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Hot off the heels of reports that a French doctor and other medical professionals had been testing a decades-old malaria drug on COVID-19 patients, the United States’ Food and Drug Administration (FDA) has just issued an emergency authorization for the treatment.
According to a new report from Politico on MSN, the FDA issued the authorization on Sunday, March 29th, 2020. The emergency order grants doctors the ability to prescribe hydroxychloroquine and chloroquine to hospitalized teen and adult patients suffering from COVID-19.
The FDA has allowed these drugs, normally used to treat malaria, to be donated to the Strategic National Stockpile and two drugmakers have already contributed. Sandoz has donated 30 million doses of hydroxychloroquine while Bayer has donated 1 million doses of chloroquine.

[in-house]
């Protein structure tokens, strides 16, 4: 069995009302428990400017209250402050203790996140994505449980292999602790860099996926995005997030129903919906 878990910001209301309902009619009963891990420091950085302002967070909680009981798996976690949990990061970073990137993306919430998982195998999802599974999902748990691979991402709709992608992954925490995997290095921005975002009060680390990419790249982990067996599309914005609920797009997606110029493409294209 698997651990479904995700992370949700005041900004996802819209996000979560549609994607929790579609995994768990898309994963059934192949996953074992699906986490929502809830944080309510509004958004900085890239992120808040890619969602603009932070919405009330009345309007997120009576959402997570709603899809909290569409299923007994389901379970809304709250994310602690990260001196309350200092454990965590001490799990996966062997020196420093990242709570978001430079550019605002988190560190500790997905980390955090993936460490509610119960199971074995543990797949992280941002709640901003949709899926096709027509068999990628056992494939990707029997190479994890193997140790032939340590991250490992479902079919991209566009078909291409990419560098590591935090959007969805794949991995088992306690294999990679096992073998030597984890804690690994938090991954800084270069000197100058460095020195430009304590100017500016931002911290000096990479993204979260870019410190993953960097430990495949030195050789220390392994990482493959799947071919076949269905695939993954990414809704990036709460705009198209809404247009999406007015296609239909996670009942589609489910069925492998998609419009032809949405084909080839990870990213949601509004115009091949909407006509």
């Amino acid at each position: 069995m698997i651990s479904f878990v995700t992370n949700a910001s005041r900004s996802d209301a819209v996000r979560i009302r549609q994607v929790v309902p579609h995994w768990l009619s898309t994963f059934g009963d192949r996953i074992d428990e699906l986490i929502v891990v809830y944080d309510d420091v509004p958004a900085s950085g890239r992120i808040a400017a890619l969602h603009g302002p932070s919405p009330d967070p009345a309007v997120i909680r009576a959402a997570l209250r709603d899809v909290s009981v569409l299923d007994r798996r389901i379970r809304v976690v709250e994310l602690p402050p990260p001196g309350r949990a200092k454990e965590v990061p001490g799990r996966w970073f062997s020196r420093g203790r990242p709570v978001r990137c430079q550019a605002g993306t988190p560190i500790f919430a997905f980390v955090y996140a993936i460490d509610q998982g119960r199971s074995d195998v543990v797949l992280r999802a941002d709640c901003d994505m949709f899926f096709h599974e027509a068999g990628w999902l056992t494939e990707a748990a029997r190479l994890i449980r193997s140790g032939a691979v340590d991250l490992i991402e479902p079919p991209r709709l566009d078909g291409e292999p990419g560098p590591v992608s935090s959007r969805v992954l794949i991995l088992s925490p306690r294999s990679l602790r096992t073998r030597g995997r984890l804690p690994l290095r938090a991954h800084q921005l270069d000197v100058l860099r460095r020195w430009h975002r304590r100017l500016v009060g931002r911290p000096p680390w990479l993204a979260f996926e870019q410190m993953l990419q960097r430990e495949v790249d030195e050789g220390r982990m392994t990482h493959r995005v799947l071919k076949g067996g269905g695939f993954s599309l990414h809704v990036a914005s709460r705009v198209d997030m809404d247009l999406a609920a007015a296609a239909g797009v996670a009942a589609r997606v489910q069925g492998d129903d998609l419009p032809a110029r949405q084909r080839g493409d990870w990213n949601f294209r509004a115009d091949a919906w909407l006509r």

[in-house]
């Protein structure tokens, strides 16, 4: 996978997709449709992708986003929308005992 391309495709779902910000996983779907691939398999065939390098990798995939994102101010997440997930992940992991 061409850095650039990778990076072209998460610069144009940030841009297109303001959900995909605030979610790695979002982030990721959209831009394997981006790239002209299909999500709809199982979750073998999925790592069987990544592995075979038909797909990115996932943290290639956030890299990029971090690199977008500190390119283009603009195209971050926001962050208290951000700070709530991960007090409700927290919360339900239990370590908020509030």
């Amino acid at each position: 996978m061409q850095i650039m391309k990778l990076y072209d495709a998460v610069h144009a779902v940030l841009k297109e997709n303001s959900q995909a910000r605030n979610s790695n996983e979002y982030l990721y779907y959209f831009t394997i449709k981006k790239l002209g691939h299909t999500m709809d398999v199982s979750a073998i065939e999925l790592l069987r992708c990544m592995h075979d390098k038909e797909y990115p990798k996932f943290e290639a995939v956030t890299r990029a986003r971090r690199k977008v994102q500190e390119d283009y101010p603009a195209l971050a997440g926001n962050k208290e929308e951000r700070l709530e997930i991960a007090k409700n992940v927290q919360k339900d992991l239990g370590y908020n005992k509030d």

“Let’s see if it works,” President Trump said in a briefing on Sunday.
The President has been speaking about the drugs and their use in the fight for the last week or so – long before they were approved. In one instance, a man and woman overdosed on a chloroquine-based product in an effort to prevent themselves from contracting COVID-19. Sadly, the man died.
Hydroxychloroquine has been commercially available in the United States since 1955 and a month’s supply costs roughly $20.
Using a drug that has been around this long and is widely available could prove to be a game-changer in the battle to save hundreds of thousands of lives. But, only if it works.
Right now, more than 1,000 COVID-19 people are trialing the treatment in New York and more are expected to be added as time goes on.
Watch Fox News’ coverage of the drug and its recent history in the media below.
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